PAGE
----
Aichinger
Ghosts on the Lake

Allen
Midnight in Paris  To Rome With Love

Art
Art Over Subject  What Art Gives Us  Shakespeare Was One Guy  Why They Wrote

de Assis
The Posthumous Memoirs of Bras Cubas

Auster
Ghosts

Beckett
Footfalls  Ohio Impromptu  Come and Go  The Expelled

Beirut
Live

Bernhardt
Sarah Bernhardt

Bird
The Happy Birthday Song

Campanella
The Secret in Their Eyes

Camus
The Fall

Cliffs Notes
Ulysses

Coupland
Player One

Cronenberg
A Dangerous Method  Cosmopolis

Dover Thrift Editions
The Dover Thrift Edition Awards

Dutourd
Pluche, or The Love of Art  A Dog's Head  The Man of Sensibility

Fassbinder
Ali: Fear Eats the Soul

Fellini
Fellini on Fellini

Fo
About Face

Ford
The Hurricane

Freud
Sigmund Freud Novelist and Comedian

Froissart
Chronicles

Glass
Naqoyqatsi

Gray
Poor Things

Hallström
My Life as a Dog

Harrison
Living in the Material World  You (demo)

Hemingway
Life and Art of

Herzog
Herzog and Lynch

Houellebecq
Public Enemies

Jagger/Richards
Let It Loose

Joyce
Art Over Subject

Kochalka
American Elf

Konkka
A Fool's Paradise

Leigh
All or Nothing

Lennon/McCartney
Birthday

Lessing
The Four-Gated City  Shikasta  The Sentimental Agents

Lévy
Public Enemies

Lewis and Clark
The Journals of Lewis and Clark

Lonergan
Margaret

Lispector
Miss Algrave

Lynch
Herzog and Lynch

Majewski
The Mill and the Cross

Malamud
A New Life

Morrison
At the National Book Fest

OED
OED

Pamuk
The Museum of Innocence

Pereira
How Tasty Was My Little Frenchman

Pinter
The Birthday Party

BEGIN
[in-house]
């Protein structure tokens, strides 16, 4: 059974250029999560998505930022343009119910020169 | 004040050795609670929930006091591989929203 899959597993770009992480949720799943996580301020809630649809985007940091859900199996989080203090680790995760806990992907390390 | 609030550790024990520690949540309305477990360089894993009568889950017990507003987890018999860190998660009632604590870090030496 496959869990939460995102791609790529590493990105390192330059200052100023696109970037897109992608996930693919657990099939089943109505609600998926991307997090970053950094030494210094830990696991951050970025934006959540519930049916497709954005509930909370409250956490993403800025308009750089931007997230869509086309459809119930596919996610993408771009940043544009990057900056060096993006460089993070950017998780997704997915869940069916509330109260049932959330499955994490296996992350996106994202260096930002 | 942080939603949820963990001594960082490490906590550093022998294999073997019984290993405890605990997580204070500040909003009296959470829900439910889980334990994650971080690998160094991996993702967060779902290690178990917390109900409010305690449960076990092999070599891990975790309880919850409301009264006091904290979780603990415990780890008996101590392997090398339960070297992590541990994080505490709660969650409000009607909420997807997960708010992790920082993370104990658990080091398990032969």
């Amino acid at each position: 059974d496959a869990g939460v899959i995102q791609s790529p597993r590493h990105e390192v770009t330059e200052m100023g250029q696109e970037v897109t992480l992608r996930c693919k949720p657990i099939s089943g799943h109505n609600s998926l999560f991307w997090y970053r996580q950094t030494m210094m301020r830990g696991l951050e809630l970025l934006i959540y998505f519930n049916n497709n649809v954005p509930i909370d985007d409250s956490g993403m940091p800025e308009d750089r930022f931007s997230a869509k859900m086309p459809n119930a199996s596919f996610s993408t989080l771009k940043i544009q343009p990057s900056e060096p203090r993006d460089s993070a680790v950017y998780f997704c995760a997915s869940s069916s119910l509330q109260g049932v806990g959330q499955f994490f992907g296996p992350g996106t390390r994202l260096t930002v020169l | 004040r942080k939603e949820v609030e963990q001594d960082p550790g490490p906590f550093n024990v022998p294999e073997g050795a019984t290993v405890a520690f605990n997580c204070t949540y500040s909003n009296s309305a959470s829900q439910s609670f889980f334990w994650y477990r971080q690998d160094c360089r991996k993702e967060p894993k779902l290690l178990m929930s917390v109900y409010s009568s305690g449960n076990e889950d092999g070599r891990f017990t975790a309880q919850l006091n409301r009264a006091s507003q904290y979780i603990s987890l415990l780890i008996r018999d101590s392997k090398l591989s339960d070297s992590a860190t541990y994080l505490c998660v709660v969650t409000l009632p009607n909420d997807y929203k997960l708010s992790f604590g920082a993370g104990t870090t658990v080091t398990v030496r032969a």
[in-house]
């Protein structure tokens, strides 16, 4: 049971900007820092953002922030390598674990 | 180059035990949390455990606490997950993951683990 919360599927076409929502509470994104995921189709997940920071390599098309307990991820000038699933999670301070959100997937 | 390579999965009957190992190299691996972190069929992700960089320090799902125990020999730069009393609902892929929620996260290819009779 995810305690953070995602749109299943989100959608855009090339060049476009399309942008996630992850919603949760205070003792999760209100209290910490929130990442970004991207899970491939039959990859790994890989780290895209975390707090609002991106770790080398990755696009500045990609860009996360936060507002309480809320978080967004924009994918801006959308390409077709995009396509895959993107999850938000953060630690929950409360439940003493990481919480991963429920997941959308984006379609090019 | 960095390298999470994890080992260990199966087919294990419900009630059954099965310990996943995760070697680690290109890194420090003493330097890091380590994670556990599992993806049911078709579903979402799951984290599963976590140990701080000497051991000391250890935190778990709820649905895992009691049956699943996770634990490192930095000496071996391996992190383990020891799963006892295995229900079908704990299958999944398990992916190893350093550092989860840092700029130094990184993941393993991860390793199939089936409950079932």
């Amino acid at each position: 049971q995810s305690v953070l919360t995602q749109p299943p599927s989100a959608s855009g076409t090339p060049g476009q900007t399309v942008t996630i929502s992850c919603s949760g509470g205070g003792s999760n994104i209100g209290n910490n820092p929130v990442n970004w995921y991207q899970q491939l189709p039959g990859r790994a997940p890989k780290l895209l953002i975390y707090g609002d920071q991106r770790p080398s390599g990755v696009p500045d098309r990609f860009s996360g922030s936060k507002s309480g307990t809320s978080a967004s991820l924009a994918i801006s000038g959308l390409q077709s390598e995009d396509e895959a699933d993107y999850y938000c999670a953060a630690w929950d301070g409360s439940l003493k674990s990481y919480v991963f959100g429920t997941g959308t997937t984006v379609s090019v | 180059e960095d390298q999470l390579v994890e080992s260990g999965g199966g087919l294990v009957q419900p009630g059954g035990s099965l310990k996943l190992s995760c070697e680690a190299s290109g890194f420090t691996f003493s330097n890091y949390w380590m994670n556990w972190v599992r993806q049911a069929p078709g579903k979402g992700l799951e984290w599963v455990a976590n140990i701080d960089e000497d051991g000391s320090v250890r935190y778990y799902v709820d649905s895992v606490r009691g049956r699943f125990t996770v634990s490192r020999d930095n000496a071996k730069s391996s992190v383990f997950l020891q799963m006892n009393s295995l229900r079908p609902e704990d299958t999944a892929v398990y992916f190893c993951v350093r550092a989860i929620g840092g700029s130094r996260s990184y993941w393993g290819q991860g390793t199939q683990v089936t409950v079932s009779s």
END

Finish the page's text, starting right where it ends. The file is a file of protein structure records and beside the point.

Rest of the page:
Pirandello
Six Characters in Search of an Author

Richter
Gerhard Richter Painting

Rushdie
Joseph Anton

Saramago
The Elephant's Journey  The Stone Raft

Scorsese
Living in the Material World

Senna
Senna

Shakespeare
A Midsummer Night's Dream  All's Well That Ends Well  Antony and Cleopatra  The Comedy of Errors  Coriolanus  Cymbeline  Hamlet  Julius Caesar  King Henry IV Part 1  King Henry IV Part 2  The Life of Henry the Fift  King Henry VI Part 1  King Henry VI Part 2  King Henry VI Part 3  King Henry VIII  King Lear  King Richard II  King Richard III  The Life and Death of King John  Love's Labour's Lost  Macbeth  Measure for Measure  The Merchant of Venice  The Merry Wives of Windsor  Much Ado About Nothing  Othello  Pericles, Prince of Tyre   Romeo and Juliet  The Taming of the Shrew  The Tempest  Timon of Athens  Titus Andronicus  Troilus and Cressida  Twelfth Night  The Two Gentlemen of Verona  The Two Noble Kinsmen  The Winter's Tale

Souder
The Brasilia Review  My Novel  3 Quarks Daily Arts & Lit Prize Nomination  Missouri Review Contest 1  Missouri Review Contest 2  Book Republic Selection

Razlog  Levinson 3  Levinson 2  Levinson 1  Tyrol  Petit Jean  Race  Holly G.  Prevent Somebody  Mississippi  Rain in the Cafe  Kentucky River  Paris  Montreal  Big Island  Lyon  Colorado  Oahu  Weimar  Newborn Artistry  Calis  Inmost Stares  How Obvious  David Attenborough  Philosophy 1  Marcos and the Maniacs  The Pantanal  Aught-tober  Drywall  Banned  The River North  Saul Birmingham  Broken Neck  The Indian  Viable One  Polly  The Sign  Acabou  Cloven  Russ and I  Money Talks  The Top of Bud's Skull  Pik  Oh Bud  Lizards  I Bud  A Scorpion  Freddy O'Clare  A New Cartoon Short  The Weiner Platz Affair  Help, Coach  The People's Voice  The Glitch  SE Asia  Labels  Oh Geri  Gehargehunk  The Geologist  Gordon Morgan  The Unified Team  Gymn Was a Spy  True Crime  Stonehenge  Fishing  Ricky the River  Aspirin  Two Messa Jo's  The Feeling of Being Hit  The Prioress  Harz Roller  Cardinal Ordinal  Bacterium Is Unrelated  When Sheryl Was Little  Hey Guys  Lads, Lasses  Jevon Had a Sad Face  Recipe for Attracting Aliens  This Mess  The HMS Colophon  I've Got a Song  The Elephants  The Trouble with the Fire Station  The Right Family  Faladabad  24 Hoof Prints  The Future  Back to the Meat World  The Pebble Gelsomina Kept  Excerpt

Hope Brings Sleep  Pelo Amor de Deus

Stillman
Damsels in Distress

Tournier
Friday, or The Other Island

Toussaint
Self Portrait Abroad

Tropicália
Tropicália  Uma Noite em 67  Domingo no Parque

Truffaut
Stolen Kisses

Van Patten
The Work of

Vonnegut
While Mortals Sleep

Wallace
What Art Gives Us

Welles
Four Men on a Raft

Yan
One Mo Time